The voltage null at the center of transmission line 306 allows RF energy with a second resonant frequency, such as the 13C frequency, to be coupled into the structure without any effect on the 1H resonance. For example, RF energy at the 13C frequency at terminal 336 can be coupled to the nodal point 342 on the inner conductor 314 of transmission line 306 by means of adjustable capacitor 334. Adjustable capacitor 338 adjusts the frequency of the resonant structure to the 13C frequency as seen by terminal 336. As nodal point 342 is at ground potential at the 1H frequency, adjustment of adjustable capacitor 338 has no impact on the 1H resonance.

Additional RF energy at other resonance frequencies, such as the 15N resonance, can be added to the structure either through the same nodal point 342 that the 13C resonant frequency is added, or by extending the open-ended transmission line 306 by another λH/2 length to generate another voltage null at the 1H frequency farther along the line 306 and then coupling the additional RF energy to the structure at the position of the second voltage null. Either method has no impact on 1H balance or frequency as additions are made at voltage nulls of the 1H frequency.

In this embodiment, one terminal 301 of the sample coil 302 is connected directly to the inner conductor 312 of one of the transmission lines 304, which, in turn, is in direct contact with the grounded cold platform 316; hence the transfer of heat between the sample coil 302 and the cold platform 316 will also be very efficient. FIG. 4 shows another embodiment which uses a cylindrical “cold-finger” heat exchanger. Elements in FIG. 4 that correspond to elements in FIG. 3 have been given corresponding numeral designations. For example, sample coil 402 in FIG. 4 corresponds to sample coil 302 in FIG. 3. To shorten the description, elements in FIG. 4 that correspond to elements in FIG. 3 will not be described further herein. In the FIG. 4 embodiment, the outer conductor 415 of transmission line 404 has been extended and a cylindrical heat exchanger 450 is placed within the extended outer conductor 415. The heat exchanger 450 is connected directly to the inner conductor 412 of transmission line 404 in order to cool sample coil 402. This compact and efficient cooling arrangement can be implemented in standard bore probes where use of components with large radial dimensions are limited.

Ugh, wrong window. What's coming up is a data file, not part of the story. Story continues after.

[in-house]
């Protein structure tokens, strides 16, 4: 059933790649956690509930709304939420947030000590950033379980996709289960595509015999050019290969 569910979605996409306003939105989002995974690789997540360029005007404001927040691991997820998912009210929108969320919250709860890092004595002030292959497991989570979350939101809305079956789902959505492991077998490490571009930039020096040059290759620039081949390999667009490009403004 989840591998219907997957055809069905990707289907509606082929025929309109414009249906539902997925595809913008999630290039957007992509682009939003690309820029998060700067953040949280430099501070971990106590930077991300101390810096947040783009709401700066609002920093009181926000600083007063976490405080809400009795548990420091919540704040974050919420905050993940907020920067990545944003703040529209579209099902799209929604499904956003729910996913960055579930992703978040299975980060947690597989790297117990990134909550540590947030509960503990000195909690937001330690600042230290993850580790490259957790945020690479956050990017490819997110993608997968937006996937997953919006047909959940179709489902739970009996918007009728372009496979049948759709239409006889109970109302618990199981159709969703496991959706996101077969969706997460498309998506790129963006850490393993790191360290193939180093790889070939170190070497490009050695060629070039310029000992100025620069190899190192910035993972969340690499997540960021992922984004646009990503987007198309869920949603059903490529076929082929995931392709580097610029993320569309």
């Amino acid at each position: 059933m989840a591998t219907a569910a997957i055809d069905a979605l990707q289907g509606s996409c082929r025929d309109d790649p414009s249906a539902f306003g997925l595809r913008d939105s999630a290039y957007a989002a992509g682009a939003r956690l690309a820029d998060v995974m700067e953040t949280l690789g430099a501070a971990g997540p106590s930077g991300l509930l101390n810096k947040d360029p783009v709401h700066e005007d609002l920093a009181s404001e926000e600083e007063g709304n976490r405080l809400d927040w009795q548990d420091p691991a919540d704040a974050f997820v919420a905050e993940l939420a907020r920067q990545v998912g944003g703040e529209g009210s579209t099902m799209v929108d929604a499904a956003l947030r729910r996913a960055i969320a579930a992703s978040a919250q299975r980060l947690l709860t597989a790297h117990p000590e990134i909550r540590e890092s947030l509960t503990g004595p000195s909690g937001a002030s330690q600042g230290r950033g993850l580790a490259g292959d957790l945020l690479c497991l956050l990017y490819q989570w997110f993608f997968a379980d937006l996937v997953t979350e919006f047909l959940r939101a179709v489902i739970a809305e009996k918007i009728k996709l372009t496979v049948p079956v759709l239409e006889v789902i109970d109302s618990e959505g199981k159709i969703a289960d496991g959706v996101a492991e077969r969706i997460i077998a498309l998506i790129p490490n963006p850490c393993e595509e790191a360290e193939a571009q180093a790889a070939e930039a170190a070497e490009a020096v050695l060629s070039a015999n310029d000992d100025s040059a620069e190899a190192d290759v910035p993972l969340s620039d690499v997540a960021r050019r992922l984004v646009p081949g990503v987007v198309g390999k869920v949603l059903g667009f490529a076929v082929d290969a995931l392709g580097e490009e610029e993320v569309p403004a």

The present invention does not require special materials or construction for the sample coil. Since the sample coil is cooled via direct contact at its terminals rather than through sapphire substrates on the surface of the coil or surrounded by dewars for cryogenic fluids, this method can be used in areas where space is severely restricted, such as within the probe body of a Magic Angle Spinning (MAS) system. Use of transmission lines also provides greater power handling typically required by solid state NMR experiments, a requirement that is particularly challenging at high fields.

While the invention has been shown and described with reference to a number of embodiments thereof, it will be recognized by those skilled in the art that various changes in form and detail may be made herein without departing from the spirit and scope of the invention as defined by the appended claims.

Patent Citations
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US2202700 *May 7, 1937May 28, 1940Gen ElectricTransmission apparatus
US5493573 *May 20, 1991Feb 20, 1996Kabushiki Kaisha ToshibaBroad band switching network
US6231776 *Sep 10, 1998May 15, 2001Daniel L. FlammMulti-temperature processing
US6307371 *May 22, 2000Oct 23, 2001Bruker Analytik GmbhProbehead for nuclear magnetic resonance measurements
Referenced by
Citing PatentFiling datePublication dateApplicantTitle
US7456631 *Aug 20, 2007Nov 25, 2008Jeol Ltd.NMR Probe
Classifications
U.S. Classification324/315, 324/309, 324/307, 324/310, 324/318
International ClassificationG01V3/00
Cooperative ClassificationG01R33/3403, G01R33/3635, G01R33/34023, G01R33/34053, G01R33/3628, G01R33/34015, G01R33/34007
European ClassificationG01R33/34B, G01R33/36G, G01R33/34B2, G01R33/36G2
Legal Events
DateCodeEventDescription
Jan 13, 2012FPAYFee payment
Year of fee payment: 4
Dec 23, 2008CCCertificate of correction
Apr 25, 2007ASAssignment
Owner name: BRUKER BIOSPIN CORPORATION, MASSACHUSETTS
Free format text: CORRECTIVE ASSIGNMENT TO CORRECT THE ASSIGNEE PREVIOUSLY RECORDED ON REEL 019060 FRAME 0897;ASSIGNORS:LIM, YIT AUN;BEZ, ECKHARD;ZHANG, XIAOZHONG;AND OTHERS;REEL/FRAME:019210/0644
Effective date: 20070201
Feb 26, 2007ASAssignment
Owner name: BRUKER BIOSPIN GMBH, MASSACHUSETTS
Free format text: ASSIGNMENT OF ASSIGNORS INTEREST;ASSIGNORS:LIM, YIT AUN;BEZ, ECKHARD;ZHANG, XIAOZHONG;AND OTHERS;REEL/FRAME:019060/0897
Effective date: 20070201